Battell analyzes effects of change

Four months after Battell Chapel converted to a non-denominational church, it remains unclear whether the original goal of increasing participation has been achieved.

Battell officially ended its relationship with the United Church of Christ last May after nearly 200 years, hoping to include a wider spectrum of religious students in its services. University Chaplain Frederick J. Streets said he believes attendance has increased on the whole, though others said they have seen no substantial increase in worshippers.

Interim Associate Pastor and Deputy Secretary Martha Highsmith said even though attendance among undergraduates has not increased much visibly, she has observed a marked increase in the number of graduate students attending the service. But Highsmtih said many more undergraduates have been pursuing leadership roles in the church, taking responsibilities such as ushering, serving communion or reading scripture during the service.

Highsmith said students have been involved in the process of idea generation, brainstorming with church officials to find ways to make Battell a more open and accessible environment. One of the most important decisions made by the students, she said, was to donate church collections to Katrina victims every second Sunday of the month.

“There are visibly more students participating in planning, doing behind the scene work and evaluating the church’s goals,” University Chaplain Frederick Streets said. “Overall it’s exciting, creative and dynamic.”

Highsmith said the students who participate in Battell’s activities come from more diverse Christian backgrounds than they did in the past. She said that student deacons, a program that was reinstated at the beginning of this year, come from a variety of Christian denominations, including Disciples of Christ, Lutheran and Baptist. She also said the students who have expressed interest in the chapel’s first service trip in October also come from very diverse backgrounds.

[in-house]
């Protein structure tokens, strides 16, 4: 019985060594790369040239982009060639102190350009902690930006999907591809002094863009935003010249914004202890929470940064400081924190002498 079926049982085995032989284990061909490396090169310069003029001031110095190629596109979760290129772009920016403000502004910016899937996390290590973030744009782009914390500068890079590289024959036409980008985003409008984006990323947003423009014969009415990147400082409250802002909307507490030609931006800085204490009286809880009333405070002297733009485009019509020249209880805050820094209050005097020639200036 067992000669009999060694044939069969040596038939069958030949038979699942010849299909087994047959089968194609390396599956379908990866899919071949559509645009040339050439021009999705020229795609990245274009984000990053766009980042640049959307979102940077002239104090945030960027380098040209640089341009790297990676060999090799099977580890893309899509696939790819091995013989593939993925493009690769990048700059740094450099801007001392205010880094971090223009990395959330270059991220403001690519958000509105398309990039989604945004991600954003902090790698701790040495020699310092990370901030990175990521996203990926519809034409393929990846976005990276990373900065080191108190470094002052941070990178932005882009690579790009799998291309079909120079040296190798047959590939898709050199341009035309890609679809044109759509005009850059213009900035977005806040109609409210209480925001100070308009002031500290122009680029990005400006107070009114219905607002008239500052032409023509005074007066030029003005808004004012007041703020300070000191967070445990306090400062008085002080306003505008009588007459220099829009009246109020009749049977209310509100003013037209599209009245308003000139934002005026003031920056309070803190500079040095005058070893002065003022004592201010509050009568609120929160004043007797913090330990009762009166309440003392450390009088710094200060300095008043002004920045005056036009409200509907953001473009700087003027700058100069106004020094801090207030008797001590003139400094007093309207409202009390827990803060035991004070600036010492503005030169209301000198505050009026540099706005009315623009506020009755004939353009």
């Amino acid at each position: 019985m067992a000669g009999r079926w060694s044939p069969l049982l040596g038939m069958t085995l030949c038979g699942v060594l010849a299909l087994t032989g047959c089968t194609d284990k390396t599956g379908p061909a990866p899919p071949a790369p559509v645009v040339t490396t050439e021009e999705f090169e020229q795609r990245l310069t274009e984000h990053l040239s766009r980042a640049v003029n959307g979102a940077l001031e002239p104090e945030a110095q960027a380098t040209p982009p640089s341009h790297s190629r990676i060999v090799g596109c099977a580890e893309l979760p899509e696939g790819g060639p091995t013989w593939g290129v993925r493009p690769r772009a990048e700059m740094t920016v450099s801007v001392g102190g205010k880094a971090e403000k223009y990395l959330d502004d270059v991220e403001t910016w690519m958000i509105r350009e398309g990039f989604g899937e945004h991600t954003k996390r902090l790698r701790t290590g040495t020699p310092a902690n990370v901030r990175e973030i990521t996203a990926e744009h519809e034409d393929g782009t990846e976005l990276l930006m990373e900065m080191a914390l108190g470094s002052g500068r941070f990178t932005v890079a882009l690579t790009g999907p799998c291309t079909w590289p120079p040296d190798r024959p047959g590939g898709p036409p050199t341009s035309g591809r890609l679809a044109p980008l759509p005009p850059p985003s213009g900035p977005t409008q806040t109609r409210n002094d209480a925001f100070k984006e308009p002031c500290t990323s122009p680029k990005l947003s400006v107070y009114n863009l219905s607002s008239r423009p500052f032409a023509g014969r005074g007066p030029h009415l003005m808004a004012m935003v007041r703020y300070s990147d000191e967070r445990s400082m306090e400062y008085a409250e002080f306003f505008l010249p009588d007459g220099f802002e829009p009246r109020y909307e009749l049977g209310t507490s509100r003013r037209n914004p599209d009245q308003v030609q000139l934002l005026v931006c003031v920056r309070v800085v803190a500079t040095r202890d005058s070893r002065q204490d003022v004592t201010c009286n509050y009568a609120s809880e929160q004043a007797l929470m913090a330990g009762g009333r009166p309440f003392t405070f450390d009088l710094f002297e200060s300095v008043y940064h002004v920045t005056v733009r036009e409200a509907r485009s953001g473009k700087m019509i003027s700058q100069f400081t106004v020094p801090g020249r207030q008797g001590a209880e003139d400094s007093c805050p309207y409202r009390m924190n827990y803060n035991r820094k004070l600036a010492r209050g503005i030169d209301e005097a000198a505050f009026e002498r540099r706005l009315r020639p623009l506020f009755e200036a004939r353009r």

“The diversity of the students reflects the diversity of the staff,” she said. “They range from Baptist, to Presbyterian, to Episcopalian.”

But student deacon Tyler Guth ’08 said although a lot religious students who were already practicing are currently getting more involved in church life, he has not seen that many new people attending the service since the first week of classes.

“I don’t think we’re getting a lot of new faces — it’s always the same people,” he said. “I don’t know what could make people get out of bed in the morning and say ‘Today I’m going to church.’”

Guth said that the student deacons have been discussing attendance in their meetings. He said that although a lot of students usually come to Yale in September with the intention of attending church as often as possible, attendance declines as the semester progresses and students get caught up in their academic and extracurricular pursuits.

When addressing the challenge of increasing attendance, Guth said Battell needs to decide whether becoming more open to all denominations is the best way to attract more students. He said that it is possible that a more traditional, yet still inclusive service, will make students feel more comfortable.

“The question is how broad we want to make our statement of faith,” he said.

Streets said that so far no one has complained to him about being uncomfortable with the changes, and he is confident that attendants will gradually get more used to them.

“People get used to changes, and gradually we will settle down to a more predictable pattern,” he said.

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